My only criticism is that Ronson repeats some points several times throughout the book. My suspicion is that this might have been more necessary in print than it is in audio. It's mildly annoying in an audiobook, but hardly a dealbreaker.
Ronson isn't an actor and this is evident from his reading. I think this adds to the charm of the book: its nice to hear him describe his own anxieties in his own slightly anxious voice. That's what the book's about, after all.
When I initially read the blurb for this book I thought it was a novel, as it sounds a lot like one of those books by Carlos Ruiz, with important books at the centre of a mystery, It's not a novel, although it contains plenty of material that would make a good one.
I looked forward to hearing about who he was going to talk to next, and whether they would turn out to be an actual psychopath. I would have liked to have heard more about psychopaths in industry, and whether David Icke might be onto something. It is a little bit superficial, but I wasn't looking for an academic text, I like audio books in particular with a bit of a lighter tone.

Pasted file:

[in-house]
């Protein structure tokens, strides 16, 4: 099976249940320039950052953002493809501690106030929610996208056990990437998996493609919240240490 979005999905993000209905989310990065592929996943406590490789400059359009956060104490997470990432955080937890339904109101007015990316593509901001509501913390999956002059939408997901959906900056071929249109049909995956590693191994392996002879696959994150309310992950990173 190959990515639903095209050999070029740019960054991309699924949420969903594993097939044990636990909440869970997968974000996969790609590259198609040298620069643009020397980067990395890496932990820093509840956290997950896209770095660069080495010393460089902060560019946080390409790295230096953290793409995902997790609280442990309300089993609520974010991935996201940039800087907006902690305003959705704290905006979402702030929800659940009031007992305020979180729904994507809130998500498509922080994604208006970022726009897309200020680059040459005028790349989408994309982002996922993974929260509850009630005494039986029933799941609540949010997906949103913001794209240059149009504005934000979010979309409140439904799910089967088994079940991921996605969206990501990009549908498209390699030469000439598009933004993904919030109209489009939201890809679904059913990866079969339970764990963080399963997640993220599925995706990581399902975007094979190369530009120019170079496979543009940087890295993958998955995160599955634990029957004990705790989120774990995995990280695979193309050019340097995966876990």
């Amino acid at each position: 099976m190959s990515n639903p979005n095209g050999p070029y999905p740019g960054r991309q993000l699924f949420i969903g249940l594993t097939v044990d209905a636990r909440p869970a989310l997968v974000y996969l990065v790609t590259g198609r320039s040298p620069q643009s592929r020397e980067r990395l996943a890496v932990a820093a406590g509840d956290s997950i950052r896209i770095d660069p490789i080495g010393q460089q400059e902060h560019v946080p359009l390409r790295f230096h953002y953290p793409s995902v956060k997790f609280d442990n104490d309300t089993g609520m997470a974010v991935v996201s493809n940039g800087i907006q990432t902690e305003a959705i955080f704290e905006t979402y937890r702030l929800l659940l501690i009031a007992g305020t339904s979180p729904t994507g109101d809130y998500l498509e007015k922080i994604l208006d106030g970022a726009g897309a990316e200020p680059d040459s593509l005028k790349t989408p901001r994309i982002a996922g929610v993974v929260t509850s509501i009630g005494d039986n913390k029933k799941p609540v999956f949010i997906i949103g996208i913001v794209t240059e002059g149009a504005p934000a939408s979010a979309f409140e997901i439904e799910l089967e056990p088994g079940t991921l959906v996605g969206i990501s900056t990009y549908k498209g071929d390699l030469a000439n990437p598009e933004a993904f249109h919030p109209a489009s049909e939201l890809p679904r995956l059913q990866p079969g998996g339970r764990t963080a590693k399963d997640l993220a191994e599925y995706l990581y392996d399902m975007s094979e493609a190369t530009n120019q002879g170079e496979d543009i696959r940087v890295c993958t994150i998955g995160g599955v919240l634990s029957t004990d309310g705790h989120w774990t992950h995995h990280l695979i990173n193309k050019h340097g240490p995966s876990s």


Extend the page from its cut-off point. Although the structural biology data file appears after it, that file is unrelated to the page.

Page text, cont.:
The book is about the author's encounters with people who might or might not be psychopaths, how he interacts with them, and how he feels about them. There is a a little bit of history and background, but most of the time he refrains from any exposition, relying on straightforward accounts of what happened when he met these people, and leaving you to draw your own conclusions.
There is, as another reviewer said, a certain amount of repetition. There is also an awful lot of "I said", "he said", which I think is the author's writing style, and didn't annoy me, but I did notice it. I thought it lost focus towards the end, and became more about madness in general that psychopaths in particular.